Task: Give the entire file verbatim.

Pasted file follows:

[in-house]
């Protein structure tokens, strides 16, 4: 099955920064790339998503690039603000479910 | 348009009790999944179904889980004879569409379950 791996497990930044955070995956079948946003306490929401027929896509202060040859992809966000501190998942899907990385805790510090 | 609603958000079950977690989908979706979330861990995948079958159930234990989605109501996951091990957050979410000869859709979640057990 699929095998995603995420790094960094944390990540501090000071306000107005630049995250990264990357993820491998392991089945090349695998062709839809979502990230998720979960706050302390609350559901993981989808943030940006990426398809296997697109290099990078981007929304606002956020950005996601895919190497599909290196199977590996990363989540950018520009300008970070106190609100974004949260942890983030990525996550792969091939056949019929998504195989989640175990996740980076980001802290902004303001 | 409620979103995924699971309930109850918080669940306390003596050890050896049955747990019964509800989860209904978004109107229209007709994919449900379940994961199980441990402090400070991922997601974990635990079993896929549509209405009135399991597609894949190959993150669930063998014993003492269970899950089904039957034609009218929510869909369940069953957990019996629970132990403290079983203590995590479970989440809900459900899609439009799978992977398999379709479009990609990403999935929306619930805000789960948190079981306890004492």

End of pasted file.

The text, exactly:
[in-house]
């Protein structure tokens, strides 16, 4: 099955920064790339998503690039603000479910 | 348009009790999944179904889980004879569409379950 791996497990930044955070995956079948946003306490929401027929896509202060040859992809966000501190998942899907990385805790510090 | 609603958000079950977690989908979706979330861990995948079958159930234990989605109501996951091990957050979410000869859709979640057990 699929095998995603995420790094960094944390990540501090000071306000107005630049995250990264990357993820491998392991089945090349695998062709839809979502990230998720979960706050302390609350559901993981989808943030940006990426398809296997697109290099990078981007929304606002956020950005996601895919190497599909290196199977590996990363989540950018520009300008970070106190609100974004949260942890983030990525996550792969091939056949019929998504195989989640175990996740980076980001802290902004303001 | 409620979103995924699971309930109850918080669940306390003596050890050896049955747990019964509800989860209904978004109107229209007709994919449900379940994961199980441990402090400070991922997601974990635990079993896929549509209405009135399991597609894949190959993150669930063998014993003492269970899950089904039957034609009218929510869909369940069953957990019996629970132990403290079983203590995590479970989440809900459900899609439009799978992977398999379709479009990609990403999935929306619930805000789960948190079981306890004492």